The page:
Splitsville: Coming Home From The Hospital As A Single Mother

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Welcome to Splitsville. This weekly column will focus on parenting after a divorce, break-up or one-night stand that didn’t end like a Katherine Heigl movie.

The first few weeks after childbirth are always exhausting and stressful. I mean, sure, it’s exciting to be a new mom. Babies are adorable when they aren’t screaming in your face or puking down your back. And I was lucky enough to have a lot of family support for both myself and my daughter.

To be honest, it’s difficult to talk about those first couple weeks. They were basically a blur of fifteen minute naps, dirty diapers and constant worry. I don’t remember a whole lot of specific events, besides the doctor’s appointments. My little one wasn’t gaining weight and I was pretty terrified that I was somehow harming her for the rest of her life. Then she got the flu somewhere around week five, while my family was away on spring break and I was stuck at home smelling like puke, but too terrified to put my daughter down long enough to shower. I guess I could be happy that no one was around for that week because I’m pretty sure I didn’t want to see anyone.

The good thing about coming home from the hospital with just yourself and your baby is that you never got used to any help. I had no clue what it’s like to split that workload. I never had an argument about who was going to wake up in the middle of the night. If my daughter cried, my dragging butt jumped. If her diaper was dirty, I changed it. And if she needed to be fed, I nursed her. I never glared at the other side of the bed at a sleeping dad and had vengeful thoughts of kicking him in the stomach and then pretending to be asleep, forcing him to wake up and take care of our baby.

The worst for me was that I went into the hospital expecting to have a partner. My daughter’s father and I were still together, though shaky, when I went into labor. In hindsight, breaking up at the hospital might have been a rash move, though I’m still confident that it was the right one. Technically, my daughter’s father was still trying to be involved. He showed up once or twice a week for a couple hours, held the baby and asked how things were going. I answered, glassy-eyed, wishing I trusted him enough to nap while someone else was around to watch the little one.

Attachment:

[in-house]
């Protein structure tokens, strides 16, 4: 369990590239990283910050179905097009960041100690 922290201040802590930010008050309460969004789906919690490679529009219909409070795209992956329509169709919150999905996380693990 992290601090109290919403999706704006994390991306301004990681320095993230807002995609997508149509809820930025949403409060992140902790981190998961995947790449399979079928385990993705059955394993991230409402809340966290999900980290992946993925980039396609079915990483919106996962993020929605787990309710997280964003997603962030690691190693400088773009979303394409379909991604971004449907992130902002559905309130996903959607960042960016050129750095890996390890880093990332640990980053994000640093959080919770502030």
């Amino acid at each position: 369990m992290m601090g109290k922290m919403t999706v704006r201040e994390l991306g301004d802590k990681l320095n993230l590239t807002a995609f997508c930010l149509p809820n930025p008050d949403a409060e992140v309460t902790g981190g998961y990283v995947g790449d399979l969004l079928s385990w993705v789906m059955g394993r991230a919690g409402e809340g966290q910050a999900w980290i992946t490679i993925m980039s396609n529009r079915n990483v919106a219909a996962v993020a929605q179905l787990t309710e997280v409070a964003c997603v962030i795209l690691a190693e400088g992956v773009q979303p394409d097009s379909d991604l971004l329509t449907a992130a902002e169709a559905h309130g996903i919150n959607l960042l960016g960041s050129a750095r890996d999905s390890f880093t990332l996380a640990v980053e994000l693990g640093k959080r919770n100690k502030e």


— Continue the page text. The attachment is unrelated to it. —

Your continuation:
Given the chance to go back, I wouldn’t have changed anything. I came home with my daughter as a single mother. I stayed a single mother until the day I got married, two and a half years later. Those first few years were difficult. I was the only one to be responsible for everything. I took my little one to daycare every morning and to the doctor anytime she felt sick. I put her to bed every night and woke up every time she cried. But as the only parent there, day in and day out, I developed a bond with my daughter that I wouldn’t trade for the world. We depend on each other.

Coming home alone was overwhelming. It left me exhausted, stressed, and more than a little smelly. But I think it made me a more confident parent. After those zombie-like first weeks, I felt capable of handling things on my own. The first month was like boot camp, intense and demanding. It prepared me for the years to follow though. I hope I never lose the confidence of a single mother, who knows without a doubt that I can handle anything on my own, even if I don’t have fly solo anymore.